Democratic Republic of Congo: A neglected human rights tragedy in Ituri province
Amnesty International said this today in a new report on the deteriorating situation in Ituri province in north-eastern Democratic Republic of Congo (DRC).
'There must be no hiding place for those who are alleged to have committed serious violations of international human rights and humanitarian law in Ituri or elsewhere in DRC', Amnesty International said. 'Suspected perpetrators, of whatever nationality, found on Ugandan territory or in areas of the DRC under Ugandan control should be investigated and brought to justice.'
Amnesty International’s report Democratic Republic of Congo: On the precipice: the deepening human rights and humanitarian crisis in Ituri documents some of the recent grave human rights abuses in Ituri, where an estimated 50,000 people have died and more than 500,000 displaced since 1999 as a result of fighting in the region. Much of the violence stems from armed conflict between the Hema and Lendu ethnic groups. This conflict has been manipulated and exacerbated by leaders of armed political groups fighting for political and economic control in the region.
Armed political groups and ethnic-based militias have committed unlawful killings, acts of torture, including rape, and other serious human rights abuses in Ituri, frequently on a mass scale. The majority of victims are civilians targeted solely because of their ethnic identity. Such abuses have accelerated in recent months. 'Amnesty International calls on these groups and militia to stop immediately unlawful killings and other human rights abuses against civilians and combatants who have ceased to take part in hostilities.'
Robust international action needed to protect civilians
As the crisis in Ituri deepens, Amnesty International repeats its call to the UN Security Council:
- to urgently reinforce the MONUC (UN Organisation Mission in the Democratic Republic of Congo) presence in the region,
- to implement its mandate to 'protect civilians under imminent threat of physical violence', and
- to help create conditions for the safe delivery of humanitarian supplies, desperately needed by Ituri’s civilian population.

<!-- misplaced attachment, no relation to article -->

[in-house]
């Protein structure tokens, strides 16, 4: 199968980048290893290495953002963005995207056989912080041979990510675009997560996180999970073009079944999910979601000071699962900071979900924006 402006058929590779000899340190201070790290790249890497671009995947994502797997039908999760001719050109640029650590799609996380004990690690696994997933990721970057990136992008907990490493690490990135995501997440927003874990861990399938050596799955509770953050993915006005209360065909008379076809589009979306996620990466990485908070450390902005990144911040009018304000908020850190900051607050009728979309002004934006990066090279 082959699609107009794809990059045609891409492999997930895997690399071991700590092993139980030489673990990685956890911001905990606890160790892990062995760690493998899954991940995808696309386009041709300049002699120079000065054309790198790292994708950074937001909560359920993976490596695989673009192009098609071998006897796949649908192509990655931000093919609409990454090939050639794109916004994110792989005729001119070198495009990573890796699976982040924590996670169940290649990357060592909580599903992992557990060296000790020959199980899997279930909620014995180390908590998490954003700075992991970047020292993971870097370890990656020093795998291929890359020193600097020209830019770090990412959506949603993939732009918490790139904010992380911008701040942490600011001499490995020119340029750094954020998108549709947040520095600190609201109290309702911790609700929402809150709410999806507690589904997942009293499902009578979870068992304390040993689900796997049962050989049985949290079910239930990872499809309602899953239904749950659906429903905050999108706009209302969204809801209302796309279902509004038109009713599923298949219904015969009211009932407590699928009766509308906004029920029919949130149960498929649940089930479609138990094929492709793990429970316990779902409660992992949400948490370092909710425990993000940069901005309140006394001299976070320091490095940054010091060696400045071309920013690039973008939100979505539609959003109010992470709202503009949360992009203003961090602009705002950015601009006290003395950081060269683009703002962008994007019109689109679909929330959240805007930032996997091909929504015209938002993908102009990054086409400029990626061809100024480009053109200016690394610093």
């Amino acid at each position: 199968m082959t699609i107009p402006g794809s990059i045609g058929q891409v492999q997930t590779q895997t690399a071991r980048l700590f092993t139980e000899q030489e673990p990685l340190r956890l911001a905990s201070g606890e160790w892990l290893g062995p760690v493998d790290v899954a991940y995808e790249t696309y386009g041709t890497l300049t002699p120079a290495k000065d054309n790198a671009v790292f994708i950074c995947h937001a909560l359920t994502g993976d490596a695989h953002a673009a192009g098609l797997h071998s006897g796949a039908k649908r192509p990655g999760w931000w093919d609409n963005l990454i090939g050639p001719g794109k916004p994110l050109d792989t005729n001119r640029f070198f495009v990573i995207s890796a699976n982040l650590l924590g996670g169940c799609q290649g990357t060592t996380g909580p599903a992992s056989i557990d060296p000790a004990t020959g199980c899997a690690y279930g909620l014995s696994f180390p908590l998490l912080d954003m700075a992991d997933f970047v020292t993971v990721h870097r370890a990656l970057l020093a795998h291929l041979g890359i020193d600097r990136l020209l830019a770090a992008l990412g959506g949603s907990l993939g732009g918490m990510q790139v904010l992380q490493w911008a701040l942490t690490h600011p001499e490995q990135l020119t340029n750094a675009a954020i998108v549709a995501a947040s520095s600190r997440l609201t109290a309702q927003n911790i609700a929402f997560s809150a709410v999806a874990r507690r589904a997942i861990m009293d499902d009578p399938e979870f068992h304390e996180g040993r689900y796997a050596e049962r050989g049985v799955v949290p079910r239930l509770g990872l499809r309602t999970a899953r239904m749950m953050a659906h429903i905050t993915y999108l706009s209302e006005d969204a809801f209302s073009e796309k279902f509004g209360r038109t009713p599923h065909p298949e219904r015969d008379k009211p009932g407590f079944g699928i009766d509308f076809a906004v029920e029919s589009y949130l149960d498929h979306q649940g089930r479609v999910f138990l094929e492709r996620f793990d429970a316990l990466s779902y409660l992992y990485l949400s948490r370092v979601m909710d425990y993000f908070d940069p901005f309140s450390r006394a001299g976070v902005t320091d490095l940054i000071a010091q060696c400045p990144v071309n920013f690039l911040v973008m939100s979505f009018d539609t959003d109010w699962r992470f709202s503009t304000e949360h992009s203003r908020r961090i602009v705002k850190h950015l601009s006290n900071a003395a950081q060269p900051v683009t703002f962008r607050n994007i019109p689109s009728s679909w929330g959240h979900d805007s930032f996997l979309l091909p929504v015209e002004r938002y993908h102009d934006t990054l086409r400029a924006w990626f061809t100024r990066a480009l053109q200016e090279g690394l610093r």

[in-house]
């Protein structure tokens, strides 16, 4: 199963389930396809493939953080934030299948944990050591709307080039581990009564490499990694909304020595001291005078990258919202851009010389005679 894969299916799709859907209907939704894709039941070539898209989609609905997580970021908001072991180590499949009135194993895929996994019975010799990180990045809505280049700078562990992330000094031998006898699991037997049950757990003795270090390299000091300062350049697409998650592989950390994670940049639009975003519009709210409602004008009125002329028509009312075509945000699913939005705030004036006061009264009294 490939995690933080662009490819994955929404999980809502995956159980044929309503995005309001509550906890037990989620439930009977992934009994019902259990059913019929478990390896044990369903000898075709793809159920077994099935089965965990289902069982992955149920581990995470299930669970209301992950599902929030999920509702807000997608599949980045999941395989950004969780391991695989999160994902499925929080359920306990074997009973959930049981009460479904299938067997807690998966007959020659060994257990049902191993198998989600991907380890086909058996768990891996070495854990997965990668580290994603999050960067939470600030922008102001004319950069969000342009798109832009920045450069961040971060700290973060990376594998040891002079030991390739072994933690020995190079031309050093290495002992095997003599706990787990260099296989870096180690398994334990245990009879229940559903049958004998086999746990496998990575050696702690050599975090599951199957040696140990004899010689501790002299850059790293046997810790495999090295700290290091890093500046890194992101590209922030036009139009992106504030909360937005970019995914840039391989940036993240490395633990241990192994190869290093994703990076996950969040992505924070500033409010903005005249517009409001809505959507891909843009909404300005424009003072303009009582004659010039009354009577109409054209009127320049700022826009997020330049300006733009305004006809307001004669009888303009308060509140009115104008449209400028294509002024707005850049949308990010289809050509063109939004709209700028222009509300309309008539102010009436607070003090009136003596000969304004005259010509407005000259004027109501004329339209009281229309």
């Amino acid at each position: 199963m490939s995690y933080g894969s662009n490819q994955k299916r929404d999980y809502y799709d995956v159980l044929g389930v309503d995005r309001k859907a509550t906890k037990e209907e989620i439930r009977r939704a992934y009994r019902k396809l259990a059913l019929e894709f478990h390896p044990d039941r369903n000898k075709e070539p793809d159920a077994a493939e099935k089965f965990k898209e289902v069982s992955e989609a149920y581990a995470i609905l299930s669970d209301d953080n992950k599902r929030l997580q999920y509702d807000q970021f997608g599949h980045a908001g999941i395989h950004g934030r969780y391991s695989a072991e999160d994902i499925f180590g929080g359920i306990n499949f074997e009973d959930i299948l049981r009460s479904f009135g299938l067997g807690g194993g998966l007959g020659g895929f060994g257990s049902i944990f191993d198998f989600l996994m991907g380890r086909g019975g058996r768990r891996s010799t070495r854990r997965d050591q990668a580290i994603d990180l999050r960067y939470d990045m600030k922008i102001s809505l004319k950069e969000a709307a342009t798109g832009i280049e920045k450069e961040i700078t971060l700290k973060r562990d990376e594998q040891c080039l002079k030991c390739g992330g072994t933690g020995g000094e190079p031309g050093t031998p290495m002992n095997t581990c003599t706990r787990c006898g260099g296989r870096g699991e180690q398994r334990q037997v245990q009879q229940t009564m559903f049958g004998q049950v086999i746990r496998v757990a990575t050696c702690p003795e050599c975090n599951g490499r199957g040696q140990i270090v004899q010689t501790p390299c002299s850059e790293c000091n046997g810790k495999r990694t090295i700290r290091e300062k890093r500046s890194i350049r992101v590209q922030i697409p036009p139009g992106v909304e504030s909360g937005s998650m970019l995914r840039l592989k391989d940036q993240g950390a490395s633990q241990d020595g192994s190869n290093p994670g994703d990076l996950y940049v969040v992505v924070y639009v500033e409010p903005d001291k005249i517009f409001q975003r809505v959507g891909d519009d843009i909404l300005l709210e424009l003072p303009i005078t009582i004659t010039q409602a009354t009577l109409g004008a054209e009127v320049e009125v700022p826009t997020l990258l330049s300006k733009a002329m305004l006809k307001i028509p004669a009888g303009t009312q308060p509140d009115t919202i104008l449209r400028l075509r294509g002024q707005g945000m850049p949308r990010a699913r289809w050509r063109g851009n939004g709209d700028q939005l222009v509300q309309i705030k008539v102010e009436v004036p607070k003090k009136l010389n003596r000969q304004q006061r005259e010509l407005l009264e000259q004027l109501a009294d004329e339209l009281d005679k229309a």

Amnesty International also calls on the Ugandan People's Defence Forces (UPDF) present in Ituri to fulfill the Ugandan government’s obligations under international human rights and humanitarian law to protect civilian life in the region. The UPDF have themselves committed numerous human rights violations in the province, including unlawful killings of unarmed civilians. UPDF personnel have reportedly sold arms to warring ethnic groups and have trained militias, including child soldiers. Repeated shifts in Ugandan political backing to the rival armed political groups in Ituri have also deepened and prolonged the crisis.
'Uganda has claimed to act for peace and reconciliation in the region, and the UPDF has occasionally intervened to halt fighting between opposing forces. However, the conduct of the UPDF and the Ugandan government generally with regard to Ituri has been a major factor in the chaos and violence that has engulfed the region, sowing further discord among ethnic groups and contributing to the pervasive insecurity.' Justice essential to resolving the crisis
Alleged perpetrators of gross human rights abuses in Ituri have not been brought to justice, although in some cases they have been publicly identified. 'Those committing and ordering these crimes have drawn power, wealth and encouragement from their impunity, reinforcing the cycle of lawlessness and violence in the region,' Amnesty International said.